First home buyers’ dream ‘slipping away’

Jacob Greber and Jason Murphy
The property market looks to be leaving a generation of younger Australians locked out of homeownership. Firs time home buyers accounted for just 9.l per cent of the value of home loans issued in September, despite the best levels 01 affordability in about 10 years based on measures of how much of a person’s income is needed to service a mortgage. It was the lowest proportion in records going backto1991, according to Deutsche Bank calculations based on Australian Bureau of Statistics data released Monday.

A few year’s ago first-time buyers borrowed one in every four dollars taken out in home loans. “The greater Australian dream of home ownership is slipping away from some potential first-homeowners in Australia’s largest capital cities,” said Citigroup economist Joshua Williamson. ! “Left unchecked, this will likely affect productivity and opportunity in the economy.” Deutsche Bank economist Phil O’Donaghoe said the figures suggest strong demand from buy-to-let property investors is forcing first-time buyers into homes in cheaper markets and further from job centres. “Not only are first homeowners feeling pressure, but they’re being pushed into lesser or poorer quality dwellings further on the urban fringe,” he said. Economists argue that many younger buyers have been discouraged by trying to compete for property against older generations and foreign investors and are choosing to stay in rental accommodation longer. “There’s probably a lot 01 hidden demand for housing, whether it’s people who are renting who prefer to live close to work or are still living with parents – and neither the parents nor the kids are happy and that” Mr O’Donaghoe said.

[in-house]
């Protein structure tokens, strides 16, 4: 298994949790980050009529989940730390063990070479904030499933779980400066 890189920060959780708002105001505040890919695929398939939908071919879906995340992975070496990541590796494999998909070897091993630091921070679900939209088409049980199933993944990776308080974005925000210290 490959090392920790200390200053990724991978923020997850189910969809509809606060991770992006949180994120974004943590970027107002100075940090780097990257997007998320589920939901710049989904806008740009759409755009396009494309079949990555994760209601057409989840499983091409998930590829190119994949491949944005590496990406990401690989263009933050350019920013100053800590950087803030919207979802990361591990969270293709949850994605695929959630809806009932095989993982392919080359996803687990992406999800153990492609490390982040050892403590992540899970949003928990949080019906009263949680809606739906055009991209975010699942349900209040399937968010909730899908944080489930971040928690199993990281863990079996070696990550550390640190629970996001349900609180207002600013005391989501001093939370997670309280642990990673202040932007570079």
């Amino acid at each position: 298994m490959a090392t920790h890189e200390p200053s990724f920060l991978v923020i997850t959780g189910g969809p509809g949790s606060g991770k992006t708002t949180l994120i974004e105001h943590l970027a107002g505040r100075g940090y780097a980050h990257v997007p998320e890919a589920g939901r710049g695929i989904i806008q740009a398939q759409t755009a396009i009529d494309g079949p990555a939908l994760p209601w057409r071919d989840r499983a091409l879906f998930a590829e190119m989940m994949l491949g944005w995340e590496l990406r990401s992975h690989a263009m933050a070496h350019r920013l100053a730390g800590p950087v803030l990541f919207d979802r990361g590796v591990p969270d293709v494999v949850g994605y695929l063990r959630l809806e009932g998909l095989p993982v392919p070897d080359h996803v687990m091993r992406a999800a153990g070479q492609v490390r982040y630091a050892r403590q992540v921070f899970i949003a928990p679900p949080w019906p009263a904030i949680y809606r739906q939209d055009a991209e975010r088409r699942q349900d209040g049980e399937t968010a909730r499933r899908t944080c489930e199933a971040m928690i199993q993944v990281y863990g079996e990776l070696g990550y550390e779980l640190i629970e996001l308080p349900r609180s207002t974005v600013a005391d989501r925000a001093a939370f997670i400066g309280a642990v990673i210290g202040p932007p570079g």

Westpac’s Matthew Hassan added that some of the weakness reflected the fact that previous state government grants to first-time buyers had effectively pulled forward their decision to buy. He said much of the recent drop in activity had been in Victoria, where approvals have collapsed by a third since June, when the state government reduced first-home buyers’ assistance. At the same time, some markets may see greater participation from younger buyers. The Tasmanian government this week said it would double the first home buyers grant to $30,000. More broadly, Monday’s bureau 01 statistics data added to evidence that the Reserve Bank of Australia’s interest rate cuts are stimulating the housing market. The total number of home loans approved rose 4.4 per cent from August the biggest gain in six months. Total loans to so-called “upgraders” rose 7.3 per cent in September to be 26 percent higher over the year. The RBA cut the official interest rate t02.5 percent in August, and in the minutes of its October meeting noted. That housing credit was edging higher. Auction clearance rates last weekend were 69 per cent in Melbourne and close to 80 percent in Sydney, which is set for a record month.

The latest figures will be welcome news to the RBA, which is counting on renewed demand for property to spur fresh construction and create jobs for workers as the mining investment booms recedes. However cheap credit has increased the risk that Australia’s house prices will rise too fast RBA governor Glenn Stevens admitted this month that some property price growth could be unsustainable.